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November 17, 2022

By Molly Alpern, Assistant Director for Advancement Communications

At the Ethical Culture Fieldston School, financial aid is integral to creating a community that is welcoming, accessible, and reflective of New York City. Financial aid is awarded to one in four ECFS students, providing an educational experience where students receiving aid can feel secure in their environment and have access to all that ECFS has to offer, while also strengthening the community experience for all students and families. We spoke to Victoria Daley, Director of Financial Aid; Charles Guerrero ’89, Director of Enrollment Management; and Rose Turshen P’31, P’34, Director of Development, about the impact financial aid has at ECFS and how our community can support this crucial component of our School.


For Daley, one of the most gratifying parts of her job is watching the students she’s gotten to know as they walk across the stage at Commencement. “It’s very rewarding to look at the list of names and see that they really did it — they made it to senior year. I always look forward to that moment,” she says. “It’s thrilling.”

Director of Financial Aid  Victoria Daley stands in front of a brick wall
Victoria Daley, Director of Financial Aid

Helping get students reach the finish line of Commencement is central to the work that Daley does, as the support provided by the Financial Aid Office can sometimes be the reason that students are able to attend the School. And once students are enrolled, the office works diligently to ensure they can continue to attend through graduation. When allocating funds, the first priority is students who are currently enrolled — only once the financial aid needs of all current families have been considered will aid be allocated to newly enrolling families. Being able to provide a steady, stable environment for students at the School is crucial for the School. “Once you join a community and you become part of it, you’re part of the family,” says Daley. “You want to feel comfortable in the knowledge that you will continue to be a part of that family.”

Guerrero agrees, saying that giving students a place they can feel secure is vital to their experience at ECFS. “If they’re feeling like at any point they may not be able to come back at the start of the next academic year, it’s very hard for students to form attachments and go all-in on the community,” Guerrero notes. “It’s really important that they know the rug won’t be pulled out from under them.”

Director of Enrollment Management Charles Guerrero sits at his desk, looking at a computer
Charles Guerrero ’89, Director of Enrollment Management, in his office on the Fieldston campus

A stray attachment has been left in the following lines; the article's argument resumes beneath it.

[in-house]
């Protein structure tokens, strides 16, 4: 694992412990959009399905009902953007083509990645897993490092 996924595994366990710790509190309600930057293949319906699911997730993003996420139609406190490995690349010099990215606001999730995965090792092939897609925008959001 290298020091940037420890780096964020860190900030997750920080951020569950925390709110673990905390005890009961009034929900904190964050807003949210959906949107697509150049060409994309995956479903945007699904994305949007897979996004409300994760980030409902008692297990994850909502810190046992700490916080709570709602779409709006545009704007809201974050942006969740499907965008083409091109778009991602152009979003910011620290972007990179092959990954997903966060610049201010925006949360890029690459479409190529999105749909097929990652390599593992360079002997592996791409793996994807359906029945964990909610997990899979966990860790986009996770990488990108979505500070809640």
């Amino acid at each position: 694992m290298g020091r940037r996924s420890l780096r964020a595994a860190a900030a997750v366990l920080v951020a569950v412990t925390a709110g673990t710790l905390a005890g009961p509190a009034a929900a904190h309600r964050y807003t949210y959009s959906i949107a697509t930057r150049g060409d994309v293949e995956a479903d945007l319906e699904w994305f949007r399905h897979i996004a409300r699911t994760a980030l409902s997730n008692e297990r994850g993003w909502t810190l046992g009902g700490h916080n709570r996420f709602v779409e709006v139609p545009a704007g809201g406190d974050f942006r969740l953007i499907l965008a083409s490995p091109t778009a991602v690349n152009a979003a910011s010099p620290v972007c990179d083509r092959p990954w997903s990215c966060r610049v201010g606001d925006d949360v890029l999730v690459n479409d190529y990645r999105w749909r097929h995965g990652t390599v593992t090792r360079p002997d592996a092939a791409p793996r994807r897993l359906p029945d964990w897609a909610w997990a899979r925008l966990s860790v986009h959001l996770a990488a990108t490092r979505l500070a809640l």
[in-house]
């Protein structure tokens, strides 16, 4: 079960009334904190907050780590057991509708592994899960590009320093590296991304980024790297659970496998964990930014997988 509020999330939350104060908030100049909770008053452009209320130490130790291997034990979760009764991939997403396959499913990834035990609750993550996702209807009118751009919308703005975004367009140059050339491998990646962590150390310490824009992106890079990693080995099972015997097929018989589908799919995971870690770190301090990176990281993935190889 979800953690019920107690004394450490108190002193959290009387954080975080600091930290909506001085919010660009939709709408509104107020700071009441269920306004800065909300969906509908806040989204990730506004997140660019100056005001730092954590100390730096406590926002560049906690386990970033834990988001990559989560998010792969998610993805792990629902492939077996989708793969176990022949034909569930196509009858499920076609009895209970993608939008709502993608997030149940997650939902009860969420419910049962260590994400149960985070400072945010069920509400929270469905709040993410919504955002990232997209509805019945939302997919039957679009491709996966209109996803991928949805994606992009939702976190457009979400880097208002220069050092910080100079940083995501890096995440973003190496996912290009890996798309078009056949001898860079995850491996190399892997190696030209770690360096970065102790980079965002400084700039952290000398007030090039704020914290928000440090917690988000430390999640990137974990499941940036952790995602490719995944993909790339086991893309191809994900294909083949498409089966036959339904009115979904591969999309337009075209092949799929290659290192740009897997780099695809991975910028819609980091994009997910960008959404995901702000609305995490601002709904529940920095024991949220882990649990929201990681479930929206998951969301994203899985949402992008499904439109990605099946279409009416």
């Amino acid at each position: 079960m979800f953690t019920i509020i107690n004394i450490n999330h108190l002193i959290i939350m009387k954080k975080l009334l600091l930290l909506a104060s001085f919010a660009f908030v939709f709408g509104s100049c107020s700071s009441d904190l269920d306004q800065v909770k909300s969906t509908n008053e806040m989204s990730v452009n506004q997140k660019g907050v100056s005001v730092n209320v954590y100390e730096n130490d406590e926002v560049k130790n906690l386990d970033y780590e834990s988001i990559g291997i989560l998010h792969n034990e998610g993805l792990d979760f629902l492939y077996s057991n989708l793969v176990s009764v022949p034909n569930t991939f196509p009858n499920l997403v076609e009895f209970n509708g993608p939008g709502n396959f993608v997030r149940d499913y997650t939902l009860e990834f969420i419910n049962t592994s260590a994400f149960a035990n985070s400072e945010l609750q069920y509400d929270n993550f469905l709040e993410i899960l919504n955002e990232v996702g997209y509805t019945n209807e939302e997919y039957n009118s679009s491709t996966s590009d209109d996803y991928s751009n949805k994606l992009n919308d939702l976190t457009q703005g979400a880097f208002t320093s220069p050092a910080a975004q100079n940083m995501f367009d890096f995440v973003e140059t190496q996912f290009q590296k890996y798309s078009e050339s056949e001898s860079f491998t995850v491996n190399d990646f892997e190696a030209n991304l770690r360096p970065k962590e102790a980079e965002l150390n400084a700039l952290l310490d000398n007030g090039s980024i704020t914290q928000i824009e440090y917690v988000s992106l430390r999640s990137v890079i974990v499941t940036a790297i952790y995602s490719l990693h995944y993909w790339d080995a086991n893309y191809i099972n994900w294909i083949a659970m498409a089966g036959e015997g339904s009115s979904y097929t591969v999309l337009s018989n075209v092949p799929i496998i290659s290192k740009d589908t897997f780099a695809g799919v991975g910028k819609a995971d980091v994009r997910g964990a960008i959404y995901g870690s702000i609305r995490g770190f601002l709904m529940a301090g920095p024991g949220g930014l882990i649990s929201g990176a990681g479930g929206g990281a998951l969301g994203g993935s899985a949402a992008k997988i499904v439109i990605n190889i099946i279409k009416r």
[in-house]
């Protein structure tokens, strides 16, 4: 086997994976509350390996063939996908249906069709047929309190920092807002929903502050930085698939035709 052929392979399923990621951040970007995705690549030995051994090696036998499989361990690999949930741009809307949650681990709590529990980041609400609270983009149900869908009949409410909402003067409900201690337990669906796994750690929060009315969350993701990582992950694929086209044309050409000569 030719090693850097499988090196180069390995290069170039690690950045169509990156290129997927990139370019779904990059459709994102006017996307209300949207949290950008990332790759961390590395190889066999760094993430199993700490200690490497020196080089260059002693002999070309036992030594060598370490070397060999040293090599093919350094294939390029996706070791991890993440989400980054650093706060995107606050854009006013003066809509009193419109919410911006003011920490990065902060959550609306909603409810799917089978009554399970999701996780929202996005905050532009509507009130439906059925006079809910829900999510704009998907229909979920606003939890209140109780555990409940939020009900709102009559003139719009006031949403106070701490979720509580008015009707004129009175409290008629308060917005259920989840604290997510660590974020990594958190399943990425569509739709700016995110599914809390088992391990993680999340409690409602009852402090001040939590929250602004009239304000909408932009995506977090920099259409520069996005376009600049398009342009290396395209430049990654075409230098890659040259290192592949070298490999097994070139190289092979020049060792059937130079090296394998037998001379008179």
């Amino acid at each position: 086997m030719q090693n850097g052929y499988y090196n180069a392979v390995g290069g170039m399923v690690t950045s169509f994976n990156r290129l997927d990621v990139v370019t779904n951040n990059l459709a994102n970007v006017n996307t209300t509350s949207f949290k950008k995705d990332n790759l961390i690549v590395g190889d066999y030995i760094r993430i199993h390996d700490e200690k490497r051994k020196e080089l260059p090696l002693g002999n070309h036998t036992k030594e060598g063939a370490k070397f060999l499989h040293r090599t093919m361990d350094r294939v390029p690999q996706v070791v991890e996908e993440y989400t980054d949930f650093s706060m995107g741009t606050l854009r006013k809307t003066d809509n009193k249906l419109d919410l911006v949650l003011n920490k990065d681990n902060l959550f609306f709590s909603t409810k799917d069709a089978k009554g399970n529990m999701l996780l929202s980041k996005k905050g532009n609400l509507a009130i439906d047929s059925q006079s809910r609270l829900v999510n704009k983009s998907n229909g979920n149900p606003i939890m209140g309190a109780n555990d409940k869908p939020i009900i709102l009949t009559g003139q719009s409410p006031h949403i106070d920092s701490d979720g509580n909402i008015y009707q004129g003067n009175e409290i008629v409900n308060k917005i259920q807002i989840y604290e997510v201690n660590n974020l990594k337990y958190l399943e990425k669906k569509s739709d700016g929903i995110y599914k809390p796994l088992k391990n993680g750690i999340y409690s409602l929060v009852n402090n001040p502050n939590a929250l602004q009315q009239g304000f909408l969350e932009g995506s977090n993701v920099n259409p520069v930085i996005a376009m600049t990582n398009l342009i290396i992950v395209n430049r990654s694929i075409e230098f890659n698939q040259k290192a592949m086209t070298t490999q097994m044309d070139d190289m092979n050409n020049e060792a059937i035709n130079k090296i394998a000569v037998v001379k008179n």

Part of what allows students who receive financial aid to feel fully engaged at ECFS is that the assistance goes beyond just offsetting tuition costs. Students receive funds to help them purchase books, go on school trips, play sports, and take part in many facets of an ECFS experience that allow them to feel fully welcomed by the School and their peers.

The scope of ECFS’s financial aid program — more than $17.4 million will be distributed this year — and the School’s commitment to increasing access for students from different backgrounds directly reflect ECFS’s core tenet of inclusivity, as well as the School’s core mission of equity. This creates a multifaceted learning experience for all students — one that prioritizes different viewpoints, lived experiences, and perspectives. “Being able to offer admission to so many students who want to be a part of ECFS,” says Guerrero, “means we can build and sustain this amazing community. The diversity of voices from a variety of neighborhoods and backgrounds makes the School a dynamic, incredible place to learn.”


One of the ways that the financial aid program is sustained is through ongoing support from donors, says Turshen. That support is often inspired by a firsthand knowledge of the powerful impact of the program on students. “We hear on a regular basis from alumni and parents of graduates who were recipients of financial aid,” she says. “For many people, that assistance was so powerful that they’ll always make a point of giving back to the program.” Those gifts range from a graduate who gives $10 every year to an alumni who reached out to make a $250,000 donation decades after they graduated.

Rose Turshen poses in front of a baseball field with her husband and two children while wearing orange ECFS Eagle hats.
Rose Turshen P’31, P’34, Director of Development, and her family at an ECFS event

But even those who didn’t directly receive financial aid benefit from it, says Daley, and families should support fundraising efforts that ensure their children’s classmates have the ability to live the ECFS experience. “That’s why people contribute to financial aid and to the Orange Fund — so that all kids can be a part of our School, not just some kids,” she says. “It enriches the experience for everyone.”
Every bit of support has a big impact. “I think that if people really knew the impact that their gift — of whatever size — can have on families who receive financial aid, it would motivate and inspire them to support the Orange Fund,” says Turshen.

That impact is one that Guerrero knows personally from his time as a student at ECFS who received financial assistance. “For me, financial aid was a game changer. If that weren’t an option, my family couldn’t even have considered sending me to ECFS,” he says. “Being able to come from a New York City Housing Authority development in the South Bronx to Fieldston laid a foundation for my life beyond ECFS that was absolutely invaluable.”

Gifts to the Orange Fund help support ECFS’s financial aid program. Make your gift here today.

A wide view of the Fieldston quad with fall foliage and students in the distance sitting on benches.